As a study from MIT published earlier this year made clear, when it comes to the truth, Twitter is pretty much the last place you will find it.
In the study, researchers analyzed 126,000 articles Tweeted by 3 million users more than 4.5 million times over a ten-year period only to discover by “every common metric, falsehood consistently dominates the truth on Twitter.” The study found that “fake news and false rumors reach more people, penetrate deeper into the social network, and spread much faster than accurate stories.”
To be clear, the study revealed that the top 1% of false news stories “diffused” through 1000 people reached up to 100,000 people whereas true stories barely made it beyond the reach of 1000 Twitter users.
Twitter’s track record hasn’t improved over the last year, either, despite very public mea culpas, Congressional hearings and TV news interviews by Co-founder and CEO Jack Dorsey.
In a recent Stanford University study, researchers found that “(f)ake news interactions increased steadily on both (Facebook and Twitter) from the beginning of 2015 up to the 2016 election.” However, following the election while Facebook’s fake news engagements dropped by more than 50 percent, the dissemination of fake news on Twitter increased. And as recently as last month, Twitter’s algorithm continued to recommend fake cryptocurrency accounts and spam bots to users who had an interest in cryptocurrencies.
So, this begs the question: Are fake crypto spam bots any better or any worse than real Bitcoin enthusiasts? I mean, Bitcoin developers can’t even be trusted to be forthcoming about systemic problems: (“Bug, what bug?”)
In the Bitcoin/Twitter study, published in the Journal of Management Information Systems, Mai and his fellow researchers discovered that among Bitcoin enthusiasts there was indeed a “silent majority” whose Tweets and postings on respected industry forums like Bitcointalk.org had a definite, positive influence on the price of Bitcoin. At times seeing the coin’s price increase 10-fold.
“This was a big finding,” Mai said in a statement, “and it does seem to prove that people are trusting the silent majority much more, perhaps because they do not seem to have an agenda.”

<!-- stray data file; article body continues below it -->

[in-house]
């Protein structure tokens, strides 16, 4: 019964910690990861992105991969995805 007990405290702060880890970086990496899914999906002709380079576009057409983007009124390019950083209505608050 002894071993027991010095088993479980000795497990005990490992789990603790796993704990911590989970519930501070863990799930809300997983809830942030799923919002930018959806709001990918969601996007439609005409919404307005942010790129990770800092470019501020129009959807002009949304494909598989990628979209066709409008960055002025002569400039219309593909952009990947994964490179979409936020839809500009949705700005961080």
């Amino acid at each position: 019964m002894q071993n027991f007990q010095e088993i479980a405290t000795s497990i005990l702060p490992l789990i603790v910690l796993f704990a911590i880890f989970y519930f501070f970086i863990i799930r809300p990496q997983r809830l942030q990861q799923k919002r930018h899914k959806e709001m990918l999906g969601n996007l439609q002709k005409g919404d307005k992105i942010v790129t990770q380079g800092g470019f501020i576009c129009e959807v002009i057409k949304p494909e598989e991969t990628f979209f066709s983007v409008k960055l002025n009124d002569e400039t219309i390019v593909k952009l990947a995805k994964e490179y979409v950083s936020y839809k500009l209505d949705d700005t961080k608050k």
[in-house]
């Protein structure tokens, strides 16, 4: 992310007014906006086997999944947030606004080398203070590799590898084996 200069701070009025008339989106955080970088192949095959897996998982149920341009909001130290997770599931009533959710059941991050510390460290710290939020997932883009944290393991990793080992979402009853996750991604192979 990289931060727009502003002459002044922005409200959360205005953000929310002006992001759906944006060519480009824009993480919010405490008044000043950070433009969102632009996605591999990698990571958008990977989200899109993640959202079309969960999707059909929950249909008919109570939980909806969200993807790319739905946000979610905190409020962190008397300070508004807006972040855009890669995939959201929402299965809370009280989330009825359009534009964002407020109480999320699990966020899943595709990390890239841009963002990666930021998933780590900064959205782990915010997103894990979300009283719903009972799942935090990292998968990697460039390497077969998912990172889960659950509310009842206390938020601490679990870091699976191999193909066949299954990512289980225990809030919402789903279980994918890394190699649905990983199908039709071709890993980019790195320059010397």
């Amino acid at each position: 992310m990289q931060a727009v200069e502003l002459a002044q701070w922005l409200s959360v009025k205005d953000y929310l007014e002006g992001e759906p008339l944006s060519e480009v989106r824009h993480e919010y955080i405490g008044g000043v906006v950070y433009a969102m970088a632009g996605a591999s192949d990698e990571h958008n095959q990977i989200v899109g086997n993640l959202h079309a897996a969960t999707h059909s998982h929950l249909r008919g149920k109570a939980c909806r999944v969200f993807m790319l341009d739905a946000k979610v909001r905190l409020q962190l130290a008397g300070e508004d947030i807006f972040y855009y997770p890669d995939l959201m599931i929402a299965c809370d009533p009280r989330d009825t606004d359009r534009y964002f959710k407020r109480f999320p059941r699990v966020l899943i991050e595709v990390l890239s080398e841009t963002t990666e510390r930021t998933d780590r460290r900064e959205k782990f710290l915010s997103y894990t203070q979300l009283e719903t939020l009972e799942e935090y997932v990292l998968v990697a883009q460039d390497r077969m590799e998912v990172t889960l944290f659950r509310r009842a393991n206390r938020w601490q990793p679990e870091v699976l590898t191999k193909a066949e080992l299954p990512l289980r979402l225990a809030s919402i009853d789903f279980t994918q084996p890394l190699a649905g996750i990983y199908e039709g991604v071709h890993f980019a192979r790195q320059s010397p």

Mai and his colleagues conducted a fascinating study; they separated out the relatively small number of people who posted frequently about Bitcoin to remove any perceived inherent bias of this “vocal minority”, and they focused on the more reserved Tweets of the “silent majority”.
However, the study never addressed the larger question: Were the positive Tweets by the silent majority actually true?
Sure, the “silent majority” posted less, but were their posts any less false or over-inflated than those of the “vocal minority”? While we’ve learned that positive sentiment moves the Bitcoin market, we never learn if the positive sentiment is based on factual data, wishful thinking, or out-and-out lies.
Blockchain is an incredibly powerful platform, that, if implemented correctly, could revolutionize numerous industries while drastically changing the composition of the global work force. Many accounting, legal, logistics and finance operations roles, all once managed by people in entry-to mid-level jobs would in many cases, no longer exist.
Imagine… a world with fewer lawyers.
But right now, cryptocurrencies are hot! Hot!! HOT!!! And the distributed ledger’s true potential is obscured by the ‘get rich quick’ ethos of crypto-mania. Like the madcap early aughts when the first digital boom ushered in“day trading”, there will be far more losers than winners.
Whether Bitcoin becomes the gold standard of cryptocurrencies, adopted by the masses with an ATM on every corner and “Bitcoin Welcome” logos in bodega windows from Manhattan to Madras, remains to be seen. The average cost of a single Bitcoin transaction over the last year was between US$75 and US$160. And you think an out-of-network ATM fee is expensive?
But all may not be lost for Bitcoin; while “irrational exuberance” and wishful thinking about the coins’ actual worth may increase their value, a new study from the Bank of International Settlements shows that investors—and the cryptocurrencies—responded favorably to real news about government and financial markets’ attempts to regulate cryptocurrencies. (Probably not what the mysterious Satoshi Nakamoto had in mind when he wrote his white paper, but isn’t that where Libertarian dreams always look their best? On paper?)
Blockchain will have longer legs. True, at present all blockchain-based projects suffer from the same systemic issues cryptocurrencies face — scaling, energy costs and speed — but a majority of the problems they’re attempting to solve, technologies they hope to replace and revenues they hope to create are by and large, real.
And that, fundamentally is Bitcoin’s problem.
Unless the cryptocurrency’s true value and viable commercial use can be proved to be more than at best, wishful thinking, or at worst, outright lies promoted on platforms like Twitter, Bitcoin and the promise of cryptocurrencies will burst just like all the other overinflated false economies that have come before it—collectibles, Japanese real estate in the ‘80s, the dot-com bubble, and, yes, even tulips.
*This story has been updated to include recent studies of public sentiment about Bitcoin and other cryptocurrencies. ADC